But millennials do have a particular liking for group fitness classes, with 63.9% saying they’d be interested in taking one.10 Such classes are a major feature of many boutique gyms, which may explain why these establishments are so popular. In fact, 74% of active millennials say they patronize boutique fitness centers.11
Meanwhile, members of Gen X (born between 1965 and 1979) make up 33% of all health club members12 and place a premium on exercise. Seventy-one percent of one survey’s Gen X respondents said that staying active is important to them.13 Perhaps that’s why Gen X gymgoers are more likely to stick around once they find a gym that suits them. They also stay enrolled, on average, one year longer than members of other generations.
The bottom line: Millennials and Gen Xers have unique fitness preferences, but their overall physical needs are largely the same:
- Retain muscle
- Maintain the fitness obtained in younger years
- Safeguard their aging bodies from injury
And it’s the last one that may be most important, given that nearly half of all adults suffer from musculoskeletal conditions. This group of ailments costs the health care industry roughly $420 billion every year.14
Exercise can have a profoundly positive effect on a member’s musculoskeletal system, not only in preventing many injuries, but also in improving already existent pain.15 That’s of particular note for this cohort, since nearly 40% of all musculoskeletal ailments afflict those between ages 45–64.16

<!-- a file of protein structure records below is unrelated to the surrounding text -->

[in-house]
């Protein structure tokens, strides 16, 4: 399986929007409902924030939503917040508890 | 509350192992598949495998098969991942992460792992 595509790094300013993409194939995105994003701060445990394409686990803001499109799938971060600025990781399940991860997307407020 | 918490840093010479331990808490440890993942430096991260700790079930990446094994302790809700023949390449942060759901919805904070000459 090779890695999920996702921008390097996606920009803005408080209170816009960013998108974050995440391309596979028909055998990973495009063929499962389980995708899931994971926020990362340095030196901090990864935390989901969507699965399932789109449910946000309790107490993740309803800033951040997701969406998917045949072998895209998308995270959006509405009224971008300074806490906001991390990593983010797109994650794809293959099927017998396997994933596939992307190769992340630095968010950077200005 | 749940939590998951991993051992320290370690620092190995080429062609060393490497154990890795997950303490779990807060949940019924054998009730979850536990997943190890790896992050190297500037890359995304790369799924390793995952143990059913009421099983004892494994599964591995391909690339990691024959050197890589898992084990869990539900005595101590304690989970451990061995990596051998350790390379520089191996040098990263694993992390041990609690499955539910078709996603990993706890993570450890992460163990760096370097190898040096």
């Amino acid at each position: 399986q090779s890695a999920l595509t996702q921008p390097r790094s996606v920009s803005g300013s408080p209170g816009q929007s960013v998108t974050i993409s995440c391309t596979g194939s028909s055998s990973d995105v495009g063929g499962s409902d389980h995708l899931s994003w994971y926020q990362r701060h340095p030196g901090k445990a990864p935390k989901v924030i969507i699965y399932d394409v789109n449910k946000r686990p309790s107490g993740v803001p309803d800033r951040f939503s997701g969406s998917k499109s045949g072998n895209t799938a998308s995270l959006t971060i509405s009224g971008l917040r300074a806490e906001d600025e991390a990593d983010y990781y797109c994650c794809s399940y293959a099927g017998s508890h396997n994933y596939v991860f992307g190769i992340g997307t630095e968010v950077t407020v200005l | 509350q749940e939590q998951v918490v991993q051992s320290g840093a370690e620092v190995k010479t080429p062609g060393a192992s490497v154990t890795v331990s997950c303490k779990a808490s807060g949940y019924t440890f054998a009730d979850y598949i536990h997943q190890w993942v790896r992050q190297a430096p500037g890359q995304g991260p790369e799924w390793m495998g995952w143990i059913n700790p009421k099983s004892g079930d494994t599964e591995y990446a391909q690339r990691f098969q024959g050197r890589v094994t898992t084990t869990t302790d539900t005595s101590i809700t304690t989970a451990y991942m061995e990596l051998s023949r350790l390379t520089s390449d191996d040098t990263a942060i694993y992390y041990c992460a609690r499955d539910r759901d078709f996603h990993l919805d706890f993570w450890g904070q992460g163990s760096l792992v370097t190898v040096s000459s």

Adults over 60 (baby boomers)
The 70 million baby boomers in the United States (born between 1946 and 1964) have perhaps the most unique fitness needs. Issues like mobility, bone density and the risk of injury all play an important role. But despite these potential limitations, baby boomers aren’t slowing down. In fact, they’ve been found to be the most active generation of all,17 with more than 50% of them exercising regularly.18
But where do they do this exercising? Many do so at the gym. One study found that members of the baby boomer and silent generation (born between 1928 and 1945) groups make up 23% of all gymgoers, numbering 14.3 million in total.19 Their top gym activities include low-impact, joint-sparing forms of fitness such as walking, aquatic exercise and stationary cycling.20
To reach this generation, it’s imperative that fitness programming include gyms that offer these low-impact forms of exercise. Access to gyms should be ample or even unlimited, given that baby boomers who belong to gyms tend to visit more frequently than other generations.21
Life-enhancing activities such as exercise and socialization can make a significant difference in a person’s quality of life, regardless of their age. To assist members in achieving their best possible health, payers need to adopt holistic health benefit offerings designed to boost and maintain members’ body strength, mental acuity, and social interaction. While that may be accomplished in various ways across generations, one thing is true across the board: an array of fitness options, convenience and flexibility, and the ability to craft one’s own fitness experience are paramount.